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THE POPULAR SCIENCE MONTHLY.

solute perfection of the enduring forms. Natural selection this hope has been called, because the hand of Nature bestows the warrant of nobility. But man is himself only a part of that great, that bountiful, that all-generous Nature, and it is wrong to speak of the selections he has made among the flowers which embower his dwelling, and the half-mute companions of his home, as artificial. In making these he is but executing the commands of Nature, as the most skilled workman in her earthly palace of labor, and the approximations to perfection which she initiates by the intellectual and moral lever of his mind distance all others known to us.

The chemistry of to-day is, in part a science searching for forms of truth; in part an art pursuing the objects of the useful. The scientific chemist seeks and discovers realities of fact; the technical chemist produces realities of matter; neither of them endeavors to give existence to material ideals. But though man may thus unconsciously serve the inscrutable power through which all is that is, and all is what it is, yet of nobler mood is he who, feeling his heart swell in sympathy with her purpose—the creation of ultimate universal perfection—persists in constant faith to work her ends. Of such noble mood, and of such conscious purpose, must be the future alchemist. His work—the reformation of the crude earth, and air, and waters, that surround us, in the image of his chemical ideals, the production of untold varieties of the philosopher's stone—is not to be accomplished in a lifetime, or a century, but demands the continued labor of infinite generations. We shall never behold it, but—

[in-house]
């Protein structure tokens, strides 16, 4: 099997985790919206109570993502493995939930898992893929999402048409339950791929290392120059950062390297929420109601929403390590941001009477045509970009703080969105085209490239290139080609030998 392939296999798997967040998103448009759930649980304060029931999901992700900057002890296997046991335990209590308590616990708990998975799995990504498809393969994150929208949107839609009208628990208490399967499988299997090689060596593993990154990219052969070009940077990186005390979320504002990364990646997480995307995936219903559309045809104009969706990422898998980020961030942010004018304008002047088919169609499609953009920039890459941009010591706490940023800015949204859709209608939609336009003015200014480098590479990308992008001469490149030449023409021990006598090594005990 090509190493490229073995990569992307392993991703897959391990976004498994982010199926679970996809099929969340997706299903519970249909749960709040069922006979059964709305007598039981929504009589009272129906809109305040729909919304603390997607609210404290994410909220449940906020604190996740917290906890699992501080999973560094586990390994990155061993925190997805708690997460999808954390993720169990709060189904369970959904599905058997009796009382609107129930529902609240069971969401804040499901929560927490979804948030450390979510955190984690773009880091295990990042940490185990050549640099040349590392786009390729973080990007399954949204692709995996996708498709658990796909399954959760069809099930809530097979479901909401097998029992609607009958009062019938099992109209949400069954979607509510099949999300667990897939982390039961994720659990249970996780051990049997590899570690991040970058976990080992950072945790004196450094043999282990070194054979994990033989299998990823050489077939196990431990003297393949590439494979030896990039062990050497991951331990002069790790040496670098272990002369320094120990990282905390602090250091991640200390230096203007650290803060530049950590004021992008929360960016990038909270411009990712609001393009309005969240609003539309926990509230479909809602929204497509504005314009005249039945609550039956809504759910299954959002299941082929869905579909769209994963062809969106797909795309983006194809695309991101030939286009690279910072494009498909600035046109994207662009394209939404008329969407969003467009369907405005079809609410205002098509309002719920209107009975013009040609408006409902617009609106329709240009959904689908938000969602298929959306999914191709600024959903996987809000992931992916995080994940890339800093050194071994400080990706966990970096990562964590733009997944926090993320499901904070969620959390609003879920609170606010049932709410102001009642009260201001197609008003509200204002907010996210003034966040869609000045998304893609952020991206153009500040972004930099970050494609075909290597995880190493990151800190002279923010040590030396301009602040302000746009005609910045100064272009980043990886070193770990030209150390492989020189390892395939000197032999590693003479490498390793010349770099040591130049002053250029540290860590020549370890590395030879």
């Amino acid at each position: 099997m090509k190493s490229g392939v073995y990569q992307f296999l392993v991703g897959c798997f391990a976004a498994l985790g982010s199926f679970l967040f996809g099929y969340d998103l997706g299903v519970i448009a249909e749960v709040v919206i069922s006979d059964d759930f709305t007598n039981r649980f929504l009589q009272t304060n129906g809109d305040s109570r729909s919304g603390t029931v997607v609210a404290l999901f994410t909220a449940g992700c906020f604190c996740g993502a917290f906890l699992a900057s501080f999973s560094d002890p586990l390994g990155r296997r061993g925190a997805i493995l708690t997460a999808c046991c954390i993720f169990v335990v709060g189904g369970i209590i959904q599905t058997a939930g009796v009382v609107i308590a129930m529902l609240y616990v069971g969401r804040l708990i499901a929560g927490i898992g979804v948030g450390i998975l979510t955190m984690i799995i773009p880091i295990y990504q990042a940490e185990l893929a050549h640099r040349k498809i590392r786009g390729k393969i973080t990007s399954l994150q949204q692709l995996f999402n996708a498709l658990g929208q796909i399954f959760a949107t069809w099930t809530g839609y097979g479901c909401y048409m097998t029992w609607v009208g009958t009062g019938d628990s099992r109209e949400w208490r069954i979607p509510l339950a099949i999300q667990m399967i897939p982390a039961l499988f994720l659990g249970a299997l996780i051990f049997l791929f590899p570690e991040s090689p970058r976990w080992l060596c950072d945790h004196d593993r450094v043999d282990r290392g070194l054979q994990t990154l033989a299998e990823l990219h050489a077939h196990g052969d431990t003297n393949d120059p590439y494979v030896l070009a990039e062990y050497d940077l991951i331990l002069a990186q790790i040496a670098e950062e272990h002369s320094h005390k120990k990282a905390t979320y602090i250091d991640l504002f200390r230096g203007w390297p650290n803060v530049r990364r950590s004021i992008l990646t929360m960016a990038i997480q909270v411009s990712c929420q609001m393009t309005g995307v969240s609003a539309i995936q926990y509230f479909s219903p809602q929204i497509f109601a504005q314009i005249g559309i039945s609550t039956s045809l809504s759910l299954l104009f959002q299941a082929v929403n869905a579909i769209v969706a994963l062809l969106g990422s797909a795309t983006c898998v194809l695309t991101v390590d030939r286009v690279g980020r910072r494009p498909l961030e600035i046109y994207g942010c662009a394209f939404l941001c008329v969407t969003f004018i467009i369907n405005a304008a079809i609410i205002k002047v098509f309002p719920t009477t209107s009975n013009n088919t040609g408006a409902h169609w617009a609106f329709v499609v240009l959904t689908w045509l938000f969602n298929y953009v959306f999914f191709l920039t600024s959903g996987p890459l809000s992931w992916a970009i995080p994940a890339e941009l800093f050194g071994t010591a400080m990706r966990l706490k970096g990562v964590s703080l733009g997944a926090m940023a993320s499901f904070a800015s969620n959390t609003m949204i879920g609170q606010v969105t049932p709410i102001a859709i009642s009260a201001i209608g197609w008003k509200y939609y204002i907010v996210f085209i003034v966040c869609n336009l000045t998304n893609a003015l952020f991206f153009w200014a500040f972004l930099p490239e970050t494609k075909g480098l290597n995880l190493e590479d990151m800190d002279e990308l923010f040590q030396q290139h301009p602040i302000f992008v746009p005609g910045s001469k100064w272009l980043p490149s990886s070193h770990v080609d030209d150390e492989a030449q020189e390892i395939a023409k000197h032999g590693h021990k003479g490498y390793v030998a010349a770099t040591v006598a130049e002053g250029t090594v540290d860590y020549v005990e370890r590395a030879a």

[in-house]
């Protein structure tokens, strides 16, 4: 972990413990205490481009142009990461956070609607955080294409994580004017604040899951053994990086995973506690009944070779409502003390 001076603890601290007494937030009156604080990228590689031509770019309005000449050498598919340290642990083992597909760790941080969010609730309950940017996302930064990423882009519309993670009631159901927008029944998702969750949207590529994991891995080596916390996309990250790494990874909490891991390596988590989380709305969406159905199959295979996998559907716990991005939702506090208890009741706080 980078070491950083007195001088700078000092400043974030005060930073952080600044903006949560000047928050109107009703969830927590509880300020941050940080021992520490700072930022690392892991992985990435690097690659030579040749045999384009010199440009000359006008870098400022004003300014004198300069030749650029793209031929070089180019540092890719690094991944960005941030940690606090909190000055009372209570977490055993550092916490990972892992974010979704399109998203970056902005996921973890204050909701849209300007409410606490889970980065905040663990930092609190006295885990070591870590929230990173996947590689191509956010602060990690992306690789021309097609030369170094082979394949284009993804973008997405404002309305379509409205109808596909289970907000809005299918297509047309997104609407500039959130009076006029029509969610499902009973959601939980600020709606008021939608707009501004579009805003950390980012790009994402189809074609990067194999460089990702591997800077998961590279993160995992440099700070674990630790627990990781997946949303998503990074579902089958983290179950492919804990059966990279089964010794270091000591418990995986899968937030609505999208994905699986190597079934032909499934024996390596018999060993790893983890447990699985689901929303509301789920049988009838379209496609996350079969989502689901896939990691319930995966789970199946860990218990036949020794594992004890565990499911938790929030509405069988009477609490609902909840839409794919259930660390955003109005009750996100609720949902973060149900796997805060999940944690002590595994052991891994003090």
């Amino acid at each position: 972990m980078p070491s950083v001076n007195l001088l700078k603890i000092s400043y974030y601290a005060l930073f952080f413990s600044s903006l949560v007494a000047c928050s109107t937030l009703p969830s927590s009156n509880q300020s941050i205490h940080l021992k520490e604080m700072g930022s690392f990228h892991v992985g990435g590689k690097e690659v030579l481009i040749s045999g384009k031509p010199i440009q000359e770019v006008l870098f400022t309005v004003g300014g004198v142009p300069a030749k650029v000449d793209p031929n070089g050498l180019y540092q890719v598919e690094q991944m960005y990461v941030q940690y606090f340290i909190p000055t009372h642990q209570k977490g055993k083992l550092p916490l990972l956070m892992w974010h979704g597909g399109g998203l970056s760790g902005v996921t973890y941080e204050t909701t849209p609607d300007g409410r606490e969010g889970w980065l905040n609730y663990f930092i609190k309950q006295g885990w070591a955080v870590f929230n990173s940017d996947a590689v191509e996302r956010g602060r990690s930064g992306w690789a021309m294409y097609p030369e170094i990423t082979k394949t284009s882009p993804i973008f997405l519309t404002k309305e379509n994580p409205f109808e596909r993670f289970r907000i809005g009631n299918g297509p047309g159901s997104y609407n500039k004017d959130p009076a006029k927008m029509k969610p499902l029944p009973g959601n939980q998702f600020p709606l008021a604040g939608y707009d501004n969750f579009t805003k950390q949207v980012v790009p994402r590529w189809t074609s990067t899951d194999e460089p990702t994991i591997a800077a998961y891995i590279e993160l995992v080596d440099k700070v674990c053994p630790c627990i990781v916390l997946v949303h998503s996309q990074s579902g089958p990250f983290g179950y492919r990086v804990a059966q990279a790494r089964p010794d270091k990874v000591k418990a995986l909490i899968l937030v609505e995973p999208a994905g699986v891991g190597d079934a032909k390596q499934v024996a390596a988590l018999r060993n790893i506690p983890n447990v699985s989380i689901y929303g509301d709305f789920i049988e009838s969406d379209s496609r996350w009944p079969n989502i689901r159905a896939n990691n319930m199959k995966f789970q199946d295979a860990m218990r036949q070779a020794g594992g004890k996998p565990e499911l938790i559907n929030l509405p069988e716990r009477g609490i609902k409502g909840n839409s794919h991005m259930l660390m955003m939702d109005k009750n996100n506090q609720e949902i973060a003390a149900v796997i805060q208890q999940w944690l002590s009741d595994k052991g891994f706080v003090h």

"On the day when, drawn on paths of duty,

The last worlds eternity-begun
Rest, embraced in ever-glorious beauty,
On the heart of the All-Central Sun"—

shall most surely be witnessed its completion!

 

PROFESSOR LOUIS AGASSIZ.
By RICHARD BLISS, Jr.,

OF THE CAMBRIDGE MUSEUM OF COMPARATIVE ZOOLOGY.

LOUIS JEAN RODOLPHE AGASSIZ, whose death occurred the 14th of last December, was born May 28, 1807, in Mottier, Switzerland. From his earliest childhood he evinced a remarkable fondness for the study of natural science, and before he had left school began to collect and study into the habits of fishes. Having finished his course at the Gymnasium of Bienne, he chose for his profession that of medicine, and commenced to study at the Academy of Zurich. Thence he went to Heidelberg, where he made a special study of